The Naked Kiss: Criterion Collection
January 14, 2011
As Robert Polito wisely observes in the DVD liner notes for the Criterion Collection edition of The Naked Kiss (1964), Samuel Fuller’s film fuses the melodrama of Douglas Sirk with the pulpy prose of Russ Meyer. The result is what Polito calls a “noirish fairy tale” as a former prostitute relocates to suburbia in an attempt to reinvent herself. However, all kinds of dirty secrets lurk underneath the town’s all-American surface.
The film opens in typical Fuller fashion as Kelly (Towers) beats her drunken pimp with her purse. The director cuts back and forth from both combatants’ point-of-view and then comes the punchline: the pimp reaches out and grabs Kelly’s hair and it’s a wig (?!) revealing her bald head! Welcome to The Naked Kiss. She beats him into submission only so she can take the money he owes her. If this ballsy prologue doesn’t grab you then nothing will.
Two years later, Kelly relocates to Grantville, a nice-enough looking town where local police detective Griff (Eisley) runs a punk out of town but at least has the decency to give the guy a couple of bucks before sending him packing on a bus. Kelly has reinvented herself as a saleslady for Angel Foam champagne, a beverage that “goes down like liquid gold and it comes up like slow dynamite.”
She and Griff meet at the bus terminal and hit it off immediately. After a one-night stand, he sends her packing – he has no illusions about who she is – but Kelly ignores him and goes to stay at a boarding house in town. She reinvents herself yet again by getting a job as a nurse’s aide in the children’s ward at the local hospital, much to Griff’s chagrin. Kelly soon finds her new way of life threatened by a terrible secret harbored by one of the townsfolk.
In Shock Corridor (1963), Constance Towers had a supporting role but with The Naked Kiss, Fuller cast her as the lead and she’s fantastic as a woman with a checkered past trying to start over. She demonstrates quite a good range as an actress, from the tough dame in the prologue, to the empathetic caregiver working with children at the hospital. Towers gets you to sympathize with Kelly and care about what happens to her. With The Naked Kiss, Fuller shows a slightly softer side but his film is still populated by tough-talking characters. It’s a pulp B-movie with a heart and anchored by a rock solid performance by Towers.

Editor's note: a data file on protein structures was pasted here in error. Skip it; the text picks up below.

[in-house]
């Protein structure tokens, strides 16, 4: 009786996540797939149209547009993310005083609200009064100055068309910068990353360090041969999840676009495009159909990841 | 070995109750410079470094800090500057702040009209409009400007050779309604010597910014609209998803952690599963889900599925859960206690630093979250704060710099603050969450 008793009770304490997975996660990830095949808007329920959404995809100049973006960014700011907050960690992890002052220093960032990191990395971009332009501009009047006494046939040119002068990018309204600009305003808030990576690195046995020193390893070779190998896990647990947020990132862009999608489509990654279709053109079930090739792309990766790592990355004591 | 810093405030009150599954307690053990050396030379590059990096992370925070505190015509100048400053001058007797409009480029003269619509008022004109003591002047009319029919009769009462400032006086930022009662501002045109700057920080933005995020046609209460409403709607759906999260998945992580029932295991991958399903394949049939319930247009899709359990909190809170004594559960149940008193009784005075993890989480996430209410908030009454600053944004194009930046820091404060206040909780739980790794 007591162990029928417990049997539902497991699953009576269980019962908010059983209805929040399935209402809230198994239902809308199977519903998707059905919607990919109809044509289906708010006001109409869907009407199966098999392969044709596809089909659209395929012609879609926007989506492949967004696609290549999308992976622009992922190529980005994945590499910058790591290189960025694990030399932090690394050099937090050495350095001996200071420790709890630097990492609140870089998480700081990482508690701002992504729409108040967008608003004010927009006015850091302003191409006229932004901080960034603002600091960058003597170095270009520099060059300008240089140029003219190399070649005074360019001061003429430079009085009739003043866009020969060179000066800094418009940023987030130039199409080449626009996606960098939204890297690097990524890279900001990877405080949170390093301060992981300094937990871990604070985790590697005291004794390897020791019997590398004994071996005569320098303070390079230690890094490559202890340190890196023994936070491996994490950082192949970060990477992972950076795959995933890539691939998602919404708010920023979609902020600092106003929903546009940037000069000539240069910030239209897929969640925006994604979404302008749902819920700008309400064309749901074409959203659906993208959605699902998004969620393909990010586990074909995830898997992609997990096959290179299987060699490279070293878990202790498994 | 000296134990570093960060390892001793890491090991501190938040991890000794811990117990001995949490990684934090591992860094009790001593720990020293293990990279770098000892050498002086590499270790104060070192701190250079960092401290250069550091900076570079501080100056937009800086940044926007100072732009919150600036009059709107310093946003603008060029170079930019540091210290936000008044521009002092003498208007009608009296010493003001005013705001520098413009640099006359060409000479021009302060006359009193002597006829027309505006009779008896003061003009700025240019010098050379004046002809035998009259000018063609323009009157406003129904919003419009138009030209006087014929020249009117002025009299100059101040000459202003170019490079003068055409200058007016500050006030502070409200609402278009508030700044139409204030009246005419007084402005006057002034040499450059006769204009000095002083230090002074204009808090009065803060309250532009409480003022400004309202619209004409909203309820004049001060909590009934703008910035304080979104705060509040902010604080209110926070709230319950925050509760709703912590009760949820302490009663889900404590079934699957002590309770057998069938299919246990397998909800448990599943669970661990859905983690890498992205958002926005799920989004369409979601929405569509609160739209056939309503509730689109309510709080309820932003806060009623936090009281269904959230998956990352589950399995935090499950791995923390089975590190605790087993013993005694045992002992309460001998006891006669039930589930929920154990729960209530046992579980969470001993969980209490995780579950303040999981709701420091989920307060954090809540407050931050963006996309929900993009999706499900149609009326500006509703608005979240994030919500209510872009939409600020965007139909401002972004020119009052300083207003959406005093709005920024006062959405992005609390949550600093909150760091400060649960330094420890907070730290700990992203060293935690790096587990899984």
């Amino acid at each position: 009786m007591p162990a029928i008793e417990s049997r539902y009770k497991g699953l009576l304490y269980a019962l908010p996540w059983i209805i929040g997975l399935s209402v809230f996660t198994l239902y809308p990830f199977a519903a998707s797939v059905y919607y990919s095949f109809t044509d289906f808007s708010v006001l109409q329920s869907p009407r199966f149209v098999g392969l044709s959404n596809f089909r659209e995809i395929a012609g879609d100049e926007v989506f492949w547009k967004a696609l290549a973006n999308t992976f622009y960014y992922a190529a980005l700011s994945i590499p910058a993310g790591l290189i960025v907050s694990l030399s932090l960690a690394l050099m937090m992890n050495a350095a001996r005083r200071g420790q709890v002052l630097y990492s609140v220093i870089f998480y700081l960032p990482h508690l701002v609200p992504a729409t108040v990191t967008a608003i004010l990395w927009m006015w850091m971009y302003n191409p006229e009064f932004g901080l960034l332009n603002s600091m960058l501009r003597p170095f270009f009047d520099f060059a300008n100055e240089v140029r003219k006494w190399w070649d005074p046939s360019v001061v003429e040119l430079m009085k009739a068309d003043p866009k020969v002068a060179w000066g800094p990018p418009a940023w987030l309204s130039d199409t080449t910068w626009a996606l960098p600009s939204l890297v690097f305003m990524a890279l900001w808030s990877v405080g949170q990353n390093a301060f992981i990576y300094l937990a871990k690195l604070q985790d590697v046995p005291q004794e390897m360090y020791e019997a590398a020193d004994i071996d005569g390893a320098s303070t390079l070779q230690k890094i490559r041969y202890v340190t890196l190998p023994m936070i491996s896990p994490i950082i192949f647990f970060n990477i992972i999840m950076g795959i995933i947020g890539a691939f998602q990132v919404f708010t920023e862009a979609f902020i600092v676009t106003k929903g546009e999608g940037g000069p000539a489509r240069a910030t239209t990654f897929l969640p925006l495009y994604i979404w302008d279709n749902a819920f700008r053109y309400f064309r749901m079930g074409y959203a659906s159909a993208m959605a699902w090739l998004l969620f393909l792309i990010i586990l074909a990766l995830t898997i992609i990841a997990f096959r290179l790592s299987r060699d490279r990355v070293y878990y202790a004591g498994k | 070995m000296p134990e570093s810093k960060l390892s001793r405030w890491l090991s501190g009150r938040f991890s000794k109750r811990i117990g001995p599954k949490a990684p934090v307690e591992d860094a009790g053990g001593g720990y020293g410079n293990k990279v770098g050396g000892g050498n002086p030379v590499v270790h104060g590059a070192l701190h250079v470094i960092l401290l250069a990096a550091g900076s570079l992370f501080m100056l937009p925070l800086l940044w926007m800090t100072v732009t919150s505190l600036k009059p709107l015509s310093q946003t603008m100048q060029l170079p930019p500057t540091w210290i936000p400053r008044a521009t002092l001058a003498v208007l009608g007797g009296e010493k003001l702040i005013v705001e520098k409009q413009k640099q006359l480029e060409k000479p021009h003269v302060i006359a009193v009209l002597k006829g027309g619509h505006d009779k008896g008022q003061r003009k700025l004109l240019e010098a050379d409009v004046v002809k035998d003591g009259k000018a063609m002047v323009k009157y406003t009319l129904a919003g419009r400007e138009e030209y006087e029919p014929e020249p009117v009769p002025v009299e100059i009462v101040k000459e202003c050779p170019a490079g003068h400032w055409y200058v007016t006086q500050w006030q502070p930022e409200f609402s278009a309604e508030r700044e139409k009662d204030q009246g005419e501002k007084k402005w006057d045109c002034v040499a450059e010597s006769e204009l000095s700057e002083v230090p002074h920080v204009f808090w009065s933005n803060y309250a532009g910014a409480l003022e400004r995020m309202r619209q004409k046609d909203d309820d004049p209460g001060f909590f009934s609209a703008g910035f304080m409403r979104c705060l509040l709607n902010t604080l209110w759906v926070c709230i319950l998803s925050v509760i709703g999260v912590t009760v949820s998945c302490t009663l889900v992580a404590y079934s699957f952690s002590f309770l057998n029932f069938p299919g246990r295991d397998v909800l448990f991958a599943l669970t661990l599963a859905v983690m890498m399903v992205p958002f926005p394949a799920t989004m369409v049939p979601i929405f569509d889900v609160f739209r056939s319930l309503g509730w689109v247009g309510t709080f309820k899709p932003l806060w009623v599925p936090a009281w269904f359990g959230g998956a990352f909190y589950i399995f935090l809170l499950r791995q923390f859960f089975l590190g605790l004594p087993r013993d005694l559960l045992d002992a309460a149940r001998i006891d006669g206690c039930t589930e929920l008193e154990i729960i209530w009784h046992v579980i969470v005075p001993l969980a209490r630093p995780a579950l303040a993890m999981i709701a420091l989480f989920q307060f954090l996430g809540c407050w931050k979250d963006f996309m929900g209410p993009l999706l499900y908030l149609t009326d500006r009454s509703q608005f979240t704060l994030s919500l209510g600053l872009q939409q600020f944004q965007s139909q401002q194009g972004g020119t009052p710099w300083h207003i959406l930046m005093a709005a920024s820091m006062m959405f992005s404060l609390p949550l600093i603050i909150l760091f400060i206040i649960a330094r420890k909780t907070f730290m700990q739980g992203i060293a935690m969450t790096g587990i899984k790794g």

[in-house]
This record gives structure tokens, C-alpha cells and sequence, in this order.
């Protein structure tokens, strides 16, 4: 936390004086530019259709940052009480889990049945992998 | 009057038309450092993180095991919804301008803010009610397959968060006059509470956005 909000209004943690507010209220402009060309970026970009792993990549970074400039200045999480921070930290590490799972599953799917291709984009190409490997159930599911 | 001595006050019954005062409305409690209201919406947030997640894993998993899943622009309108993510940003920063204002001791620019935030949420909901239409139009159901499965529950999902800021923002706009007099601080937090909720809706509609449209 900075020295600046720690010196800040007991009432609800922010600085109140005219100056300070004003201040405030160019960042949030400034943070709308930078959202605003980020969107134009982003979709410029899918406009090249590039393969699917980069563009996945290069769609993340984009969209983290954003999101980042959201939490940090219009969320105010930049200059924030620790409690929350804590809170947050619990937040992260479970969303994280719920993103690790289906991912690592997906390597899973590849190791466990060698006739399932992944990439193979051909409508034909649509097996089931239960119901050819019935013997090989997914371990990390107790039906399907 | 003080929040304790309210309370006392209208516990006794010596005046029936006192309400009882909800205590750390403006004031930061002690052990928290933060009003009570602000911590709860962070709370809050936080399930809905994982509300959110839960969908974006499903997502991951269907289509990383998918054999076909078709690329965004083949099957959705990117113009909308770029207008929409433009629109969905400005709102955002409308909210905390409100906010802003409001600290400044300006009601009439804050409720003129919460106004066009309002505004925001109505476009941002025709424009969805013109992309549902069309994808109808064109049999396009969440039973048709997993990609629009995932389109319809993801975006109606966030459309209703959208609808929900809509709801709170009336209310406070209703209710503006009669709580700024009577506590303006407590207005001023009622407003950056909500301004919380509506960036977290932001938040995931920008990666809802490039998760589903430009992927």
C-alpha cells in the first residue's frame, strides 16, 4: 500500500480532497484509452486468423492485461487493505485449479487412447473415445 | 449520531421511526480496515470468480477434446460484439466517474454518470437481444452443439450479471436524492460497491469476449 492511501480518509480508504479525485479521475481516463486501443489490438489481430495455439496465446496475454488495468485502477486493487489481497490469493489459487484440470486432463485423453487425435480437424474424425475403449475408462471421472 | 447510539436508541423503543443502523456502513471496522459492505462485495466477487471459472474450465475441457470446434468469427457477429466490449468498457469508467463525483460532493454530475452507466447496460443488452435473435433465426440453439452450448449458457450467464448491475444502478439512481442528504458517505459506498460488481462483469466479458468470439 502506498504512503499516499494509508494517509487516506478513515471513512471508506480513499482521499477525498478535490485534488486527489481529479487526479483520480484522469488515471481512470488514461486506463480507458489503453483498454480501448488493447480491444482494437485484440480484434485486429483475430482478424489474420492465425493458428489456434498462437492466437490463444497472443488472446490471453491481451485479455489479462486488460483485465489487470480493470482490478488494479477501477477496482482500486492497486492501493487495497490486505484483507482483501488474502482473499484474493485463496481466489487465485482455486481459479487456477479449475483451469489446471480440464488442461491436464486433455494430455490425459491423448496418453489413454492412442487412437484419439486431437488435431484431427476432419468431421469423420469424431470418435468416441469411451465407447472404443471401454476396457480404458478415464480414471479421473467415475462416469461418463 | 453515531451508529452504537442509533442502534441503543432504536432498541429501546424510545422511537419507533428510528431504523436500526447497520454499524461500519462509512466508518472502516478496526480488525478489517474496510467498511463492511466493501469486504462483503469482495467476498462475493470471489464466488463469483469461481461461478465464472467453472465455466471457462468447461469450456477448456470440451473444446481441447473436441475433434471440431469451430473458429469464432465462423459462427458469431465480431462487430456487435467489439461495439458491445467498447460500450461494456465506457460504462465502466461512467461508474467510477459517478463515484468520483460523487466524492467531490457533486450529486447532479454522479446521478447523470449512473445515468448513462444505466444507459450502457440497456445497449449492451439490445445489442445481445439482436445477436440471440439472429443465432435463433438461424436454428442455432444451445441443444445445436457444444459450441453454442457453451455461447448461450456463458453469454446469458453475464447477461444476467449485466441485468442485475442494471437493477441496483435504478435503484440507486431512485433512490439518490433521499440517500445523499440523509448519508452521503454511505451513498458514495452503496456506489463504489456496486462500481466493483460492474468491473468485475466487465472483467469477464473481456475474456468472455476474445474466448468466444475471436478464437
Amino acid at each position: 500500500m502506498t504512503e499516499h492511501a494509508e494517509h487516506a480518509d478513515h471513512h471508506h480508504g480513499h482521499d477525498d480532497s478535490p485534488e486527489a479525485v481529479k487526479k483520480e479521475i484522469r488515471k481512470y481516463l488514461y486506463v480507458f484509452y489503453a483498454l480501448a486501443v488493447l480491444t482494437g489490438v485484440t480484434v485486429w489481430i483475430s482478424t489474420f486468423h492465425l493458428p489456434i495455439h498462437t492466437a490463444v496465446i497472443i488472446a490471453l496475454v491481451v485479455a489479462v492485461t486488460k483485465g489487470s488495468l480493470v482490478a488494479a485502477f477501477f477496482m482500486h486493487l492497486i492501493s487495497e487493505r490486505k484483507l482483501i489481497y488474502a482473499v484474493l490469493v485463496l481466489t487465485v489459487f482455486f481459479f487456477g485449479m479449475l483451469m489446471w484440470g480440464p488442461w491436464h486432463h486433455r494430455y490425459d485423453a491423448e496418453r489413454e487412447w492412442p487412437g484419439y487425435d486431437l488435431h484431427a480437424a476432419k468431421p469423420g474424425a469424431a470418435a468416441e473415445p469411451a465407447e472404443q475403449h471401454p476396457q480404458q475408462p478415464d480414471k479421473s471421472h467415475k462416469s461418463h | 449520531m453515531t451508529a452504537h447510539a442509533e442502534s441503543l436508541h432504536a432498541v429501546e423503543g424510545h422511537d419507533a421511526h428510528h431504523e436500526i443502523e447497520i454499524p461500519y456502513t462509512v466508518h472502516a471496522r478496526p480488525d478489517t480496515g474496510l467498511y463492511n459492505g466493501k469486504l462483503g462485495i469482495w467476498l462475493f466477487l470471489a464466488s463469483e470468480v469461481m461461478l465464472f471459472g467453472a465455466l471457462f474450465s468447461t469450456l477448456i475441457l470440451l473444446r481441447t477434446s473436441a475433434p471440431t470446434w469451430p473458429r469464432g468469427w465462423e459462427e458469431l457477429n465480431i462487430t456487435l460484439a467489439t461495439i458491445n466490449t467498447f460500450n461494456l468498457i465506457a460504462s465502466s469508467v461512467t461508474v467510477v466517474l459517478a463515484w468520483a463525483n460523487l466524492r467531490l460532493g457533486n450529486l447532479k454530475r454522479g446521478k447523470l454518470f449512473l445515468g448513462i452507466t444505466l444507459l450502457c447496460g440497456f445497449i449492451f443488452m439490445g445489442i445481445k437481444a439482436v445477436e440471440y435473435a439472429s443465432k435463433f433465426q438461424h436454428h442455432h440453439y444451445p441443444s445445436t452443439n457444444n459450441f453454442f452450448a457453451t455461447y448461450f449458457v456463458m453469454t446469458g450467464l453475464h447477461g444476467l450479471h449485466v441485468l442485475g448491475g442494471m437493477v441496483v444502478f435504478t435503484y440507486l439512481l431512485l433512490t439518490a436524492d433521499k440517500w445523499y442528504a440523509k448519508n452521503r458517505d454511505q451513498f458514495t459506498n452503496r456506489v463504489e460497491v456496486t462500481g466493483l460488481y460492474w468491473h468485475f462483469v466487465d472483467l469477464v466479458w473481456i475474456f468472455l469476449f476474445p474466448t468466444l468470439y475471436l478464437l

There is an interview with Samuel Fuller from the French television program Cinema Cinemas in 1987. He looks over old photographs of himself and recounts colorful anecdotes about his life and working on various films.
“The South Bank Show: Sam Fuller” is a 30-minute interview from a British talk show from 1983. He is interviewed in his home in a room jam-packed with books and screenplays, many of which were never filmed.
There is an interview with actress Constance Towers done in 2007. She recounts her parents’ reaction to playing a prostitute in The Naked Kiss. She also talks about the film’s dynamic opening and how it was achieved. This is an excellent interview and she is an engaging subject.
Also included is an interview with Fuller for Cineastes de Notre Temps, a French T.V. show in 1967. There is some fantastic vintage footage of the man talking about his life and films.
Finally, included is a theatrical trailer.